7. I don't shoot any of these cameras but I would tend to go with what you know, early adopters always pay a premium to be beta testers. Having said that the main shortcoming seems to dedicated lens availability and AF performance. this is how I would look at it: Lenses on the adapter will be optically the same as what they perform on a DSLR - there is no glass in it just a spacer the advantage of dedicated Z lenses will mainly be wide angle - optics tell you that - a non retrofocus design has better opportunity to be sharp. But that extra resolution and definition could well be lost on UW wides due to issues with dome port optics. AF on the adapter will likely vary from lens to lens AF for wide angle work (reef scenes, CFWA) on the mirrorless bodies is probably already OK - it's not very demanding AF on macro or perhaps fish portraiture or seals for example where fast AF is needed is where you will see any penalty The lifetime of the EVF should be no different to the rear LCD - the reliability of which is probably no better or worse than shutter and mirror reliability and almost certainly more reliable than mechanical connections to stop down the aperture on older lenses and AF motors on any lens. On the pixel dumping it sounds like a great argument except it ignores the fact you don't have to use all the resolution. The Z6 and Z7 will be near identical if you down sample the Z7 to Z6 resolution, you gather the same amount of light with both so image quality should be so close as to be indistinguishable apart from fine detail on very large blow-ups. You might be able to crop the Z7 a little more and blow up to larger sizes but... In underwater work particularly with full frame people stop right down to deal with dome corner sharpness and you are in diffraction and losing some of that extra resolution. My feeling is that for most lower resolution will be fine for UW shots for most people - but there are certainly those who can make use of it. For now I would think you can either pickup a second hand D800 as a stopgap to last till Z6/Z7 mkII come out or the D860.... or go with a something new. On the something new if AF is important to you a D850 is known quantity and will certainly produce great shots. The Z6 or Z7 will also do fine if you can live without the AF of the D850. Where I see advantages for mirrorless is brighter viewfinder images and features like focus peaking to help with focus.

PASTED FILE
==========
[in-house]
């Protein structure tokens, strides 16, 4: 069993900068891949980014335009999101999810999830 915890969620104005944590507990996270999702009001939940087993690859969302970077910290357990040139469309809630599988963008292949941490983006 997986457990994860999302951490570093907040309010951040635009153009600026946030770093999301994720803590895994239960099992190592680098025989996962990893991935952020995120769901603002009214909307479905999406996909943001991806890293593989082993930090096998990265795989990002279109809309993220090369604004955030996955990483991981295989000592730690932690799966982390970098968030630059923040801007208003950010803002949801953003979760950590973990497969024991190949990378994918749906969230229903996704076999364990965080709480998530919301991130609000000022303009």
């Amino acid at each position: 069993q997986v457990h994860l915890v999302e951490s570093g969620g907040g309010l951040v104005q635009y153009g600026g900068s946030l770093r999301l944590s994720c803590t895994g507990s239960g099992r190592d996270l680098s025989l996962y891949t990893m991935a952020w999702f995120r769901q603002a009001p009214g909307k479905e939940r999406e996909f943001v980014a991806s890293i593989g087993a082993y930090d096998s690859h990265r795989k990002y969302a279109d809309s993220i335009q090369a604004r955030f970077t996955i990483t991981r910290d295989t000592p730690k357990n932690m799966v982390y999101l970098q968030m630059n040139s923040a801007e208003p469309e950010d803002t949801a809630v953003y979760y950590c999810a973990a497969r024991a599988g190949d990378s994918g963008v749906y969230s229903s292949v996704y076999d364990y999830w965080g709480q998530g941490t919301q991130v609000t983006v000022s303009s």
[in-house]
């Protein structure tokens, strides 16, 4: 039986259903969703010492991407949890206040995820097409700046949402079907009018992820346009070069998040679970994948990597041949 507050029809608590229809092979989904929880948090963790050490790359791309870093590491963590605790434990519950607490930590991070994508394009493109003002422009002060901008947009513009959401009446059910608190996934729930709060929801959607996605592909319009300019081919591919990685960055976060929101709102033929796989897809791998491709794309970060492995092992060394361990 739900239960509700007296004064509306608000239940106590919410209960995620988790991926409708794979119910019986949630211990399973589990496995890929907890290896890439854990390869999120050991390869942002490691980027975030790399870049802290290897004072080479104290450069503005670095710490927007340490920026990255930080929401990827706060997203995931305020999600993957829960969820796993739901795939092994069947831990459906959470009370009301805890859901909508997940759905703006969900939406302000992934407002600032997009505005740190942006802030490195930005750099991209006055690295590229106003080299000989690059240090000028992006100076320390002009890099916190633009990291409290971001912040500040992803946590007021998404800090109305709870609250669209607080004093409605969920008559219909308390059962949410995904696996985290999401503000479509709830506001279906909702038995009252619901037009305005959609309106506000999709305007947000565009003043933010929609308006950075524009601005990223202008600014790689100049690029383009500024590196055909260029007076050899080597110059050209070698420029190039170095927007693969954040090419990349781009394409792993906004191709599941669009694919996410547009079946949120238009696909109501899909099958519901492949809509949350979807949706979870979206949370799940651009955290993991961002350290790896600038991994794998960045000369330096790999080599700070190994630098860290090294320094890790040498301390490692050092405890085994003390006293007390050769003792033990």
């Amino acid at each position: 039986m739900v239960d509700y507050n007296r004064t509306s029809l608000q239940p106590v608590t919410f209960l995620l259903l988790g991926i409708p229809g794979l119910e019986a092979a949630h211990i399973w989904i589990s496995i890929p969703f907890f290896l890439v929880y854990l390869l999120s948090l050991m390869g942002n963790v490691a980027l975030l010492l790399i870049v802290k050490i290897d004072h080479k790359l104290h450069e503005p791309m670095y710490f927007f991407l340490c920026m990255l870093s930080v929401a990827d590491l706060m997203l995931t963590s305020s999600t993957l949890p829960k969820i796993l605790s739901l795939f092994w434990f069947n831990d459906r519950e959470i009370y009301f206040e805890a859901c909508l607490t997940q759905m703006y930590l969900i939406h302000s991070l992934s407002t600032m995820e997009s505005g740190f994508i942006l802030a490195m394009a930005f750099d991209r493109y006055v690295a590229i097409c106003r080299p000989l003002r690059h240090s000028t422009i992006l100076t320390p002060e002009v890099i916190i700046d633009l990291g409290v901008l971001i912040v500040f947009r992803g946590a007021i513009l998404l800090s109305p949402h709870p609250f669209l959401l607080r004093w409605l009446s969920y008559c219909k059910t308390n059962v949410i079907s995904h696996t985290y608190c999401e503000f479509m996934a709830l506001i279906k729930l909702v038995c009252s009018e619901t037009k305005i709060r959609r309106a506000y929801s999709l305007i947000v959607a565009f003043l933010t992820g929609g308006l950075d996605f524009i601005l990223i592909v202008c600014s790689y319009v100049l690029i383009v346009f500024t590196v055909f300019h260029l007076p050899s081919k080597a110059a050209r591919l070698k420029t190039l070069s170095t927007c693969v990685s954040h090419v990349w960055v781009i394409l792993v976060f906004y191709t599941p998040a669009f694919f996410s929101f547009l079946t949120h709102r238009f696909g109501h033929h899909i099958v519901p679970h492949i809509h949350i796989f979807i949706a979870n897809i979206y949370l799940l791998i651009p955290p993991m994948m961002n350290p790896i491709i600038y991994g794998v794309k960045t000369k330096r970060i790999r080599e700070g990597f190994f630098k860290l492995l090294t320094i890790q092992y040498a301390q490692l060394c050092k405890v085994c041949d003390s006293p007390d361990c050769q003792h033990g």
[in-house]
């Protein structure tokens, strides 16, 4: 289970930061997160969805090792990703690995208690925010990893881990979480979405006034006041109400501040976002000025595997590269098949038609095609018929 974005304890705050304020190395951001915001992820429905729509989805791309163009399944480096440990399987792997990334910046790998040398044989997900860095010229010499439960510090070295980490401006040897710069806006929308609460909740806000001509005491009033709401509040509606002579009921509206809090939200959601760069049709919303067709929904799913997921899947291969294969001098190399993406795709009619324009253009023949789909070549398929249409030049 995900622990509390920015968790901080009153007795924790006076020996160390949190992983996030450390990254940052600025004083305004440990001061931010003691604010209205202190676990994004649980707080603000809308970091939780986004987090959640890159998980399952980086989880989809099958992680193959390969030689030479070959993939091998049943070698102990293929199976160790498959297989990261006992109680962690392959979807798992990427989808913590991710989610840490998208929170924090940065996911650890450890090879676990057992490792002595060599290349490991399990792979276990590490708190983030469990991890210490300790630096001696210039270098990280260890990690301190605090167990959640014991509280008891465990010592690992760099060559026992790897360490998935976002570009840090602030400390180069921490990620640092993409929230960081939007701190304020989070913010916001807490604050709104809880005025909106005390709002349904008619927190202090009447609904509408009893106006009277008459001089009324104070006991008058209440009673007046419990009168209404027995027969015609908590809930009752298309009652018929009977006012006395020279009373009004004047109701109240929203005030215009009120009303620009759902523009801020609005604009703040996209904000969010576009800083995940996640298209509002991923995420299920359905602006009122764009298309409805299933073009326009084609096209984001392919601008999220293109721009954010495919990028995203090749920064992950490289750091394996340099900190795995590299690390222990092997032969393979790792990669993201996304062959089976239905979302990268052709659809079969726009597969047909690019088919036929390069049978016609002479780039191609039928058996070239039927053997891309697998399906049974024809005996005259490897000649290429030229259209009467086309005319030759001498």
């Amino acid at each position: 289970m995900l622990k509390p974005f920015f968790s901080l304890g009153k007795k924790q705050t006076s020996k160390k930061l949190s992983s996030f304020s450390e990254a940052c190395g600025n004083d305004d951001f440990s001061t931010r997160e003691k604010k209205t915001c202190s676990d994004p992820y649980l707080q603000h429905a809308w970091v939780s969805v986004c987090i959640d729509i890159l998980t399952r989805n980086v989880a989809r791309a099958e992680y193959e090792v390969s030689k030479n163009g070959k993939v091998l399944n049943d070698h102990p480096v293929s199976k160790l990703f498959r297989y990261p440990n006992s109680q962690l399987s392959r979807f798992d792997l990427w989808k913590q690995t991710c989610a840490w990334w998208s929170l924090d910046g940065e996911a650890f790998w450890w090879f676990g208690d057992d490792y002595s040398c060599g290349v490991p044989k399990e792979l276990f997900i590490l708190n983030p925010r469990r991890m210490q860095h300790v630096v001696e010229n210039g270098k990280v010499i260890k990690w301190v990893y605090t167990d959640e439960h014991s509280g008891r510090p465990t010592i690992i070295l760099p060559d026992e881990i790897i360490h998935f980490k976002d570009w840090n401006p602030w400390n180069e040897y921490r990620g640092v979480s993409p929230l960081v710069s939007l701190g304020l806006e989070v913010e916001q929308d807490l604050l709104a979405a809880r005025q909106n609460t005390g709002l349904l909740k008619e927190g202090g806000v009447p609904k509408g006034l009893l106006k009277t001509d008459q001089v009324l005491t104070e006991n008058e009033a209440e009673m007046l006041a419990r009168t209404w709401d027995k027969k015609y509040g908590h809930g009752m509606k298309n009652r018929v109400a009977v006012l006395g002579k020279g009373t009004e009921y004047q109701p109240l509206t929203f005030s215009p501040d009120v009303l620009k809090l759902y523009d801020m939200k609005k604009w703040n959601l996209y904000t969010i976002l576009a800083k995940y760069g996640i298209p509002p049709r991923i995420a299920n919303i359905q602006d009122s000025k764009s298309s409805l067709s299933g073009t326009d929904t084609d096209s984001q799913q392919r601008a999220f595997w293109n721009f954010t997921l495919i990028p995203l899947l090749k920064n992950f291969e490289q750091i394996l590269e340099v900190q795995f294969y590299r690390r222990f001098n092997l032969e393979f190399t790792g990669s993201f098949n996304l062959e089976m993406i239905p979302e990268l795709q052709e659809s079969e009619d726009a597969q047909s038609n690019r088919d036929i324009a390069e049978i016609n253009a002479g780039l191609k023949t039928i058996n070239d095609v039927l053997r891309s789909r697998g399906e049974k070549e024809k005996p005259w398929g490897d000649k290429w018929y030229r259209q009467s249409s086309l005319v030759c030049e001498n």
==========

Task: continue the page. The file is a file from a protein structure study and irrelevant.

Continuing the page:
8. To follow on from what Phil said, the port chart says effectively add any canon lens with metabones adapter using the extensions and domes recommended for using those lenses in a Nauticam Canon housing. Effectively once you add the 100-120 adapter and Metabones adapter treat the combination like a Canon housing and use the Canon port charts and of course this extends to the Zen port charts. So you can add anything Canon based on this chart : http://www.jaredparsons.com/portchart/zen-only/by-combination-group/nauticam-n120/ That's not to say it will work well just that it will fit and perform optically like it would on a Canon system. It depends on how well the lens in question plays with the Metabones adapter. Bear in mind some of the options might require fitting the port over the lens as the lens/zoom ring may not fit through the N100 housing if they are too large in diameter. This also applies by the way to the Micro43 system which has a similar entry on the port charts- so you can add a Canon 8-15 to a micro43 system which is particularly interesting as the whole zoom range is available.